UK Tax Laws

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UK Tax Laws & Regulations

Global expansion is a great way to grow your business and the UK offers many appealing opportunities. However, the tax laws can be complex and require time-consuming research. By using our PEO-service we will take care of the complicated legwork so that you can focus on your business goals in Britain. Britain is seen as a world leader in innovation and boasts to have one of Europe’s most flexible labor markets. The country also offers many unique tax opportunities for international businesses, such as low corporate tax, favorable double taxation treaties, favorable withholding taxes on interests and royalties, and more. The country also benefits from a well-educated workforce, low-cost business environment, and low costs of living.

We have made it our goal to keep track of the latest changes in the tax policies to always ensure complete compliance. To keep you informed and updated too, we created this guide which includes the basic facts regarding tax regulations in the UK.

Overview of UK Tax

Individual Income Tax – Progressive
VAT – 20%
Corporate Income Tax – 19%
Employer & Employee Social Security Contributions – Depends on employee’s income and category
Capital Gains and Withholding Taxes – 20%
Individual Tax UK – Single, Married

In the UK, an individual’s liability to pay income taxes is determined by their residency status and the source of their income. UK residents are taxed on their worldwide income, whilst non-residents are only taxed on certain types of income that are derived from local sources.

Personal Income Tax in the UK is progressive, based on the amount of income an individual has earned:

  • £0 – £12,570 – 0%
  • £12,571 – £50,270 – 20%
  • £50,271 – £150,000 – 40%
  • £150,000 and over – 45%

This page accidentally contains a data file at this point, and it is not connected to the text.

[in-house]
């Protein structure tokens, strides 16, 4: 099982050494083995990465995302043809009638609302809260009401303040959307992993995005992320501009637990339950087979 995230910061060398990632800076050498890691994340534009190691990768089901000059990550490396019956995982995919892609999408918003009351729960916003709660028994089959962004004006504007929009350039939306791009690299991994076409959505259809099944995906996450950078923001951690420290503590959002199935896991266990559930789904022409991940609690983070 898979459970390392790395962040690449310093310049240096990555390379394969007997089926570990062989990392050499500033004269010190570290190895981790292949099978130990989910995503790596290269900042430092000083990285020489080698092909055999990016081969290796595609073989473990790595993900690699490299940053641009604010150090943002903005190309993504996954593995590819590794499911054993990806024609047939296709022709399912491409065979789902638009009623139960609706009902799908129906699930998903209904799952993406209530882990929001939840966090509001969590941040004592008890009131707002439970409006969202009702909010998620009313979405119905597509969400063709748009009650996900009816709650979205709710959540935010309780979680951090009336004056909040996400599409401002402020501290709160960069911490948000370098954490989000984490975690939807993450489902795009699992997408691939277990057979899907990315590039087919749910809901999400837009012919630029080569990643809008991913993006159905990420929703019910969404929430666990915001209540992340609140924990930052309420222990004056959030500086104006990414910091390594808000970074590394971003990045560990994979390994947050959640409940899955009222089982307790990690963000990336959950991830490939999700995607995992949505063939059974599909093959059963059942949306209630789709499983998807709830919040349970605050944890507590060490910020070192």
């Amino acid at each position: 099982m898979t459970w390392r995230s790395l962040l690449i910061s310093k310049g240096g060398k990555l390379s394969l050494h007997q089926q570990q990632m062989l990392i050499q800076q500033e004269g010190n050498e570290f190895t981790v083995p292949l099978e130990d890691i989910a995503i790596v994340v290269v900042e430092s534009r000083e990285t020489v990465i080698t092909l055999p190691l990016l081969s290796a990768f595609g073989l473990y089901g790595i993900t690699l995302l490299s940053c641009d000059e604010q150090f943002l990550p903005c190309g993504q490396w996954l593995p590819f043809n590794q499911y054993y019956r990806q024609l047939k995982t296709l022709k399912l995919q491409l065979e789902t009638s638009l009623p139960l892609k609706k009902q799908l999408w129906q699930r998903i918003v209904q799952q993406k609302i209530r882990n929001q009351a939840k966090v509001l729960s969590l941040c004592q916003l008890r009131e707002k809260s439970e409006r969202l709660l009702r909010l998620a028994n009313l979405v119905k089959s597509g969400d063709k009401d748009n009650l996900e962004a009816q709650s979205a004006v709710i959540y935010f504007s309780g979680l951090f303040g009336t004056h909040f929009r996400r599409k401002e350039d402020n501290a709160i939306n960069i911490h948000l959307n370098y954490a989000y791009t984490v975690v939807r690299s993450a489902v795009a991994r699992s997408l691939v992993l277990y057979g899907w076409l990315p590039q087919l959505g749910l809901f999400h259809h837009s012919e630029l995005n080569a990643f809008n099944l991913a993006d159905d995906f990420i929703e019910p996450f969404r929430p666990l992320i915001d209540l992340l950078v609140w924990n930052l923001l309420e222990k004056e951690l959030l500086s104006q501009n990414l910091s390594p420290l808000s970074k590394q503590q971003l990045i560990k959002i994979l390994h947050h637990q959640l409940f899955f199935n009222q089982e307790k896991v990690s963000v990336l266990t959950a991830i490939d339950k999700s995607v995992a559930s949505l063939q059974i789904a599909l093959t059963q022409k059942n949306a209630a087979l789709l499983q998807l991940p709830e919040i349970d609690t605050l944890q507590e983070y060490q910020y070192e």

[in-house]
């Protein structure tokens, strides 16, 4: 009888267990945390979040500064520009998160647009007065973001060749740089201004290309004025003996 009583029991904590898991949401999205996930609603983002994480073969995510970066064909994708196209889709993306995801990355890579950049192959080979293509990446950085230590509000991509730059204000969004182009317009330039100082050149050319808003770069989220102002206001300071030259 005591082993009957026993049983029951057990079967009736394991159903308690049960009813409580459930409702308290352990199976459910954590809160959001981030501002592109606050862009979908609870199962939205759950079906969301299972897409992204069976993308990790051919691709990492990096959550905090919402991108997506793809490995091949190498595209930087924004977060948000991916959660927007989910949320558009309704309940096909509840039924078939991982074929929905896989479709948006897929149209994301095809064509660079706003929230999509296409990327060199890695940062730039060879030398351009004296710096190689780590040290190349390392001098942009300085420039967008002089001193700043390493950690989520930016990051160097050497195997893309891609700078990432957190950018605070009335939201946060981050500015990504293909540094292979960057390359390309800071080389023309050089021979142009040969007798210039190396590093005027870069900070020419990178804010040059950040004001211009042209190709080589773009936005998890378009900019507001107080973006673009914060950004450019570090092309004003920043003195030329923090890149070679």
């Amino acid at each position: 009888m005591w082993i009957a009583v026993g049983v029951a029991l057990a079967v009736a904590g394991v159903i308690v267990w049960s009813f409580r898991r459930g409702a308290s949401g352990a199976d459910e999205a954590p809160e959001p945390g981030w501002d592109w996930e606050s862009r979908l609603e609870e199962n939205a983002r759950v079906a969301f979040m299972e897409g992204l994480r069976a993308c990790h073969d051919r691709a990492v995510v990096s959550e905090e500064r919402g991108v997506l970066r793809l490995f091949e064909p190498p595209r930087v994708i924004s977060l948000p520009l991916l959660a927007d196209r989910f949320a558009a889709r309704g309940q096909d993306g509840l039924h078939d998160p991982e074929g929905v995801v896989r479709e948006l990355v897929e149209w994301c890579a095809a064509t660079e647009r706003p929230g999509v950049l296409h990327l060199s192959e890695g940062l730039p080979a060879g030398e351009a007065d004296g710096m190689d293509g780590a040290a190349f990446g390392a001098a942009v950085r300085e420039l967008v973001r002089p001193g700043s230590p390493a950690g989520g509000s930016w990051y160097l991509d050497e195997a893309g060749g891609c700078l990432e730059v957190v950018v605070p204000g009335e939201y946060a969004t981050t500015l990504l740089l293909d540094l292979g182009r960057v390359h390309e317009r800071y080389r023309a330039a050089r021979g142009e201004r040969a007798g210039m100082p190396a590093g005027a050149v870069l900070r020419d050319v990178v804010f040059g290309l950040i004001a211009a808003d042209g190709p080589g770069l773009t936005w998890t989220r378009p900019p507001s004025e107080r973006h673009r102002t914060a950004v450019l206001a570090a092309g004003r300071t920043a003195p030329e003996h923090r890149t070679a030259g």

The first tax rate is known as the Personal Allowance, where no tax is requested on income that is under or equals to £12,570.

The amount of income tax that is paid in a tax year depends on two factors:

  • How much of the individual’s income is above the Personal Allowance rate.
  • How much of an individual’s income falls within each tax band.

An individual’s income tax is normally withheld from an individual’s salary under the PAYE system. However, not all earnings may be subject to PAYE, but there are a number of special schemes and reliefs that may be used to help limit the PAYE earnings or operate the earnings on an estimated or annual basis. In some cases, the obligation to operate PAYE is also removed.

An individual is also required to pay social security contributions, which are known as national insurance contributions – they must be withheld by employers and paid by the end of the following month. Individuals are taxed on their employment income, with certain tax-free allowances on other sources of income such as dividends, savings interest, and the first £1,000 of income from self-employment or renting property.

The country also operates under a self-assessment tax system – however, one may still need to complete a tax return, which is issued by the HMRC each year. Married couples are independently taxed, and each person must file their own return. Tax returns must be filed and paid by the 31st of January following the end of the tax year. For those filing on paper, the filing deadline is brought forward to the 31st of October after the end of the tax year, which are now only being accepted under certain circumstances (in a move to being fully online).